"I do not find that anyone has doubted that there are four elements. The highest of these is supposed to be fire, and hence proceed the eyes of so many glittering stars."
- Pliny the Elder, Roman Scholar
Who is Anaximander?
Imagine you have no idea how the sky works. You haven’t been taught the Earth is round, let alone that it spins and orbits. A science book never described how tiny atoms power the big Sun by nuclear fusion. No planetarium show helped you understand that stars are so incredibly far, they are measured in light years.
Now, look down at the Earth and then up at the sky. Try to make a model showing your planet and everything surrounding you.
This was the task of Anaximander, a Greek philosopher, astronomer, and cartographer who lived over 2,500 years ago. He is considered the world’s first scientist to experiment. He theorized clouds crashing together produced thunder and sometimes lightning. Consider the bold departure of this idea when everyone “knew” the mighty god Zeus threw bolts whenever and wherever he pleased.
Anaximander came from Miletus, on the east coast of the Aegean Sea in today’s western Turkey. Thales of Miletus, considered to be the first Greek philosopher, was his mentor. Anaximander was dedicated to figuring out causes and effects. You could think of him as the first inquisitive kid who kept asking his mom and dad “why.” He was the first one to see the sky in 3D and place the Earth floating in space, unsupported. This seems obvious to us today, but in Anaximander’s time the Earth was flat and the gods (Sun, Moon, planets) travelled across the sky from their distant shores, not underneath the Earth.
He mapped the Earth and gave it a shape like a drum. The Earth’s diameter length was three times its height. Before his writings, everyone saw the sky above as a big bowl over a flat Earth because, well, it makes sense! That’s how it looks and the first basic model of the universe. (This is also why a planetarium dome works so well!)
The Sun, Moon, wandering stars (planets), and fixed stars were seen as tubular rings. They shine through a hole in the dark clouds that engulfed the ring. These celestial loops were placed at different distances. In his model of the universe, the stars were actually the closest—although all the same distance. He said the stars were nine times the radius of the cylindrical Earth. The Moon was 18 times that of the Earth’s radius and the Sun was 27!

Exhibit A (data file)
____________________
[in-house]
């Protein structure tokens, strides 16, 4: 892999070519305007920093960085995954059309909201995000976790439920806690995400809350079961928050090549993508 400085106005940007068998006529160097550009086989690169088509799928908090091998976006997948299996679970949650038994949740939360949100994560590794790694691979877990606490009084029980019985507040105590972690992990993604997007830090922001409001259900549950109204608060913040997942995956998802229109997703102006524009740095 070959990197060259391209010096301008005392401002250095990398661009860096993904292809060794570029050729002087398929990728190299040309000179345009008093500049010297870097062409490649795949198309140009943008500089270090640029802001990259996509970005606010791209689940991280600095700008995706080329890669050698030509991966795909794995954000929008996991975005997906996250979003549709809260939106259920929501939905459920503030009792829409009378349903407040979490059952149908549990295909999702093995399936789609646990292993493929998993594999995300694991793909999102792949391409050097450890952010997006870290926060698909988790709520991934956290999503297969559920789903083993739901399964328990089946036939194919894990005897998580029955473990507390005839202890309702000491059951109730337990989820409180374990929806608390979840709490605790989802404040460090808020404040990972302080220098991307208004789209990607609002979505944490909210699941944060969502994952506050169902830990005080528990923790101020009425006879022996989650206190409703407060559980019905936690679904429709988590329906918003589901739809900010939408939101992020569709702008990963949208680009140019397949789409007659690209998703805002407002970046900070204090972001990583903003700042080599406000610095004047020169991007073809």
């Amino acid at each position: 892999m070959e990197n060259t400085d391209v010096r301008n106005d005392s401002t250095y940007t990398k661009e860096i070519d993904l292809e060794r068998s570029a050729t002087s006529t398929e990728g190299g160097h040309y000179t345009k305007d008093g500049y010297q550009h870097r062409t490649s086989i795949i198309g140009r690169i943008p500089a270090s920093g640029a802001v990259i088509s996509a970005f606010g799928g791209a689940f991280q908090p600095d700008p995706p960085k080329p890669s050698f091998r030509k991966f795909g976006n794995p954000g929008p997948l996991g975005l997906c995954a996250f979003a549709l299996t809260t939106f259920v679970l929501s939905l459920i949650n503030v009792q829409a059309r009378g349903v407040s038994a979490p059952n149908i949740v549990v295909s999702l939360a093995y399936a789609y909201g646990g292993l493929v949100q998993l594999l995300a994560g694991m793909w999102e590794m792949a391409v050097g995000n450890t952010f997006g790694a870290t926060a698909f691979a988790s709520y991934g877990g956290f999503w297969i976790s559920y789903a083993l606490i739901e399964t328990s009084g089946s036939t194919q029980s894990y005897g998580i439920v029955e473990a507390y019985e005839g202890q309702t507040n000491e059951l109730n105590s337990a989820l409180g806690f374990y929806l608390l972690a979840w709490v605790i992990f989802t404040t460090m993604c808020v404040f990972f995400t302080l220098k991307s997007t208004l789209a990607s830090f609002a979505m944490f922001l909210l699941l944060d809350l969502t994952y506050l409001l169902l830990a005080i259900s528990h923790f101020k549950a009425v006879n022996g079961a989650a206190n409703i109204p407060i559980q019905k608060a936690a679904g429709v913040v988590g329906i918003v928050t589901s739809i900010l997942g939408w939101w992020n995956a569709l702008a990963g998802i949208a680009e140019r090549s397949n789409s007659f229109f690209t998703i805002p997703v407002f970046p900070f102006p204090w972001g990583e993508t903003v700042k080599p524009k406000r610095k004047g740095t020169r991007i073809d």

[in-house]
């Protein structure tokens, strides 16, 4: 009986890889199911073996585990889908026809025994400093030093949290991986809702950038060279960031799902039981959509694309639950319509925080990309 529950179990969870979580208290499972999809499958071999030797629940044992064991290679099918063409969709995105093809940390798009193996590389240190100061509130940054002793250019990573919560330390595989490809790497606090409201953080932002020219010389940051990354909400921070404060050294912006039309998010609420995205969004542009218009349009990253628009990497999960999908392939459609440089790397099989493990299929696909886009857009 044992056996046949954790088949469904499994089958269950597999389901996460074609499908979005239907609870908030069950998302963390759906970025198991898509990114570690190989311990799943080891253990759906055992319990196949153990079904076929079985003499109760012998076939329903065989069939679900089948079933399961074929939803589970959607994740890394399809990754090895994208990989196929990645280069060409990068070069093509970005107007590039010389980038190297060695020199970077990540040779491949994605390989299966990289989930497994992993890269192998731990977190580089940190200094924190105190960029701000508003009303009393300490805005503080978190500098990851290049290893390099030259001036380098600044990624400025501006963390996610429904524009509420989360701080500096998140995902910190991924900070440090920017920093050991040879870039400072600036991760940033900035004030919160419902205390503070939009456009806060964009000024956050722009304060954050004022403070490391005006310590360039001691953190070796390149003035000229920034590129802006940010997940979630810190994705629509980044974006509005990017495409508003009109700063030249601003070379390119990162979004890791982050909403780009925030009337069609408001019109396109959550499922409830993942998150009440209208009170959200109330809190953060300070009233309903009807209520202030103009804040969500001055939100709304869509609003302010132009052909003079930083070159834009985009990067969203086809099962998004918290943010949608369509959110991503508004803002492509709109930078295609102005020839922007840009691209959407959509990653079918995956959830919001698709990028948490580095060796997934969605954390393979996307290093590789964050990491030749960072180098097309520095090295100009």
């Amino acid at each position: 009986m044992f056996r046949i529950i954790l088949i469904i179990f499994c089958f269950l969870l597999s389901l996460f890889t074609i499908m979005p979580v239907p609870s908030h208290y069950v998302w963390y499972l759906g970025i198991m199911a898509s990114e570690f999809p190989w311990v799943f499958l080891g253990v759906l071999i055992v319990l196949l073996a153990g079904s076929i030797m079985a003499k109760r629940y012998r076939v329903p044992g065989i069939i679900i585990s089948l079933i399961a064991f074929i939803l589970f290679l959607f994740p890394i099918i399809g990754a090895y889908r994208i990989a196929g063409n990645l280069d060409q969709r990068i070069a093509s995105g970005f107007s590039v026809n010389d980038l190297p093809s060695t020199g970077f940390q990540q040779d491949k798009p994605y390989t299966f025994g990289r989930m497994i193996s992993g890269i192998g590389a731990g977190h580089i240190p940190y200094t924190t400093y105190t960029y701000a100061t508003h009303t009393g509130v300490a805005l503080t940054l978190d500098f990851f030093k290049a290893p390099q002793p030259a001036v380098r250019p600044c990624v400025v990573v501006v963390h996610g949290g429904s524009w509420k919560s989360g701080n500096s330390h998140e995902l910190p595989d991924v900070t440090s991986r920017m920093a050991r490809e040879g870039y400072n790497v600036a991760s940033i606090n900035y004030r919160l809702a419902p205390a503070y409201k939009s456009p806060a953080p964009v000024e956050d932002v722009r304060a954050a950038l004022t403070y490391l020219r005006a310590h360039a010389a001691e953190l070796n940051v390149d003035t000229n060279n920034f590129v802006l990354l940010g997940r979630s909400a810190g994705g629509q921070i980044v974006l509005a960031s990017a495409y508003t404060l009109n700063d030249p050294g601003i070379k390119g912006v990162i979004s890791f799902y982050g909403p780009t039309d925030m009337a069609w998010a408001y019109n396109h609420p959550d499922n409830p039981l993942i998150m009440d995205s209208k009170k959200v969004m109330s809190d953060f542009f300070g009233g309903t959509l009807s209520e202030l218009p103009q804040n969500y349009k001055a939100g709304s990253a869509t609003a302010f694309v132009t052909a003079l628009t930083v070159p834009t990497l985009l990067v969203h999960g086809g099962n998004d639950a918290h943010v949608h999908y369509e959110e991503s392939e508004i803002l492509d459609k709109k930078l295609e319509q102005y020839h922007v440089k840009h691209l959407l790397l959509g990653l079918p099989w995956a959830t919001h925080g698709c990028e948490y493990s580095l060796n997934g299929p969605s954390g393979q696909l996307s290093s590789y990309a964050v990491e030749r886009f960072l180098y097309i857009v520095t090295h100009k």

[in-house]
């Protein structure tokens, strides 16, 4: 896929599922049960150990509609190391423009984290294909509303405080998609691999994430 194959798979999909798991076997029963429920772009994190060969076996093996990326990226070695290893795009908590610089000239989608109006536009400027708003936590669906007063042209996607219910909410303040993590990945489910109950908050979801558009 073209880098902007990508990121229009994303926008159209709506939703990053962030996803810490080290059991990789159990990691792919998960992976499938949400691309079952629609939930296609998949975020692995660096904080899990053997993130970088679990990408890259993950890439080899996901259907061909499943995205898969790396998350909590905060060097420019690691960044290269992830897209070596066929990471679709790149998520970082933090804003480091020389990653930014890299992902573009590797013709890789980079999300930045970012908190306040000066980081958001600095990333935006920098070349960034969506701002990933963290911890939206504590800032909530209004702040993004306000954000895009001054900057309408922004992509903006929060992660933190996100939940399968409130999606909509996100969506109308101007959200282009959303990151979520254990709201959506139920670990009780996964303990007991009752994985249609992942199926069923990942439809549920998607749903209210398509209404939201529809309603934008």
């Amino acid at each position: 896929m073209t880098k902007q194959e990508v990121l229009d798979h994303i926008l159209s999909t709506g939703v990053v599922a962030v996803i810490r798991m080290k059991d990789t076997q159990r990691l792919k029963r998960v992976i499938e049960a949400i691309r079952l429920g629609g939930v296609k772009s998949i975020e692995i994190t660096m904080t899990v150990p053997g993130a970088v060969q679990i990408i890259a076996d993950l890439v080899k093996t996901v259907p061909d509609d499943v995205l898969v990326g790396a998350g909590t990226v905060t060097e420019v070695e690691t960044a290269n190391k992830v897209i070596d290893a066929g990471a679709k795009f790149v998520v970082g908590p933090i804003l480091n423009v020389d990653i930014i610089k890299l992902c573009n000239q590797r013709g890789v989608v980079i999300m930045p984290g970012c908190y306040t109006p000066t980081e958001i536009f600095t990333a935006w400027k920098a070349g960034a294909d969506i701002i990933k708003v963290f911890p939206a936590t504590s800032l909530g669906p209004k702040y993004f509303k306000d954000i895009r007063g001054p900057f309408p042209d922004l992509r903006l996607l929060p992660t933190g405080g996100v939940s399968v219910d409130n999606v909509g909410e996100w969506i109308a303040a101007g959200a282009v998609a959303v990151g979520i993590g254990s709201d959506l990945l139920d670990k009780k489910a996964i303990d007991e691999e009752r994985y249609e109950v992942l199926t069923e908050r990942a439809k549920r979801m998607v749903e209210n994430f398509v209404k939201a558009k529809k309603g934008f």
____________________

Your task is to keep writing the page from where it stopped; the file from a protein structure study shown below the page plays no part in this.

There is no record of the Earth’s size in his work; his map had only included the lands surrounding the Mediterranean and Black Seas. If we make an educated guess and say Anaximander thought the Earth’s radius was about 2,000 miles wide in radius (about half the size of actual Earth), then the stars were 18,000 miles away. Obviously, this is a small fraction from what we know now.
The Roman mosaic above shows Anaximander with a sundial. He was one of the first humans to use a gnomon, the sundial’s pole which measures the passing of time. The gnomon’s changing shadow position and length are due to the Sun’s changing path across the sky. This led Anaximander to measure the year’s length. Modern astronomer Carl Sagan praised his ingenuity: “For ages, men had used sticks to club and spear each other. Anaximander of Miletus used the stick to measure time.”
He is considered the “father of evolution” because he theories life changing over time. He also was the first to position the Earth as floating in space, not held up by anything.
Around 200 years later, the Greeks developed various models of rotating spheres encircling the Earth. Nestled inside these celestial orbs were the Moon, Sun, planets, and stars.
By 150 AD, a famous Greek named Claudius Ptolemy wrote a complete work of the heavens called the Almagest. In his Earth-centered model, the glass sphere that held the fixed stars was at least 20,000 Earth radii. Since the correct size of the Earth was figured out by Eratosthenes of Cyrene at 4,000 miles in radius, this meant the stars were now 80 million miles away. The universe was growing, but still a far cry from the trillions upon trillions of miles we have calculated today.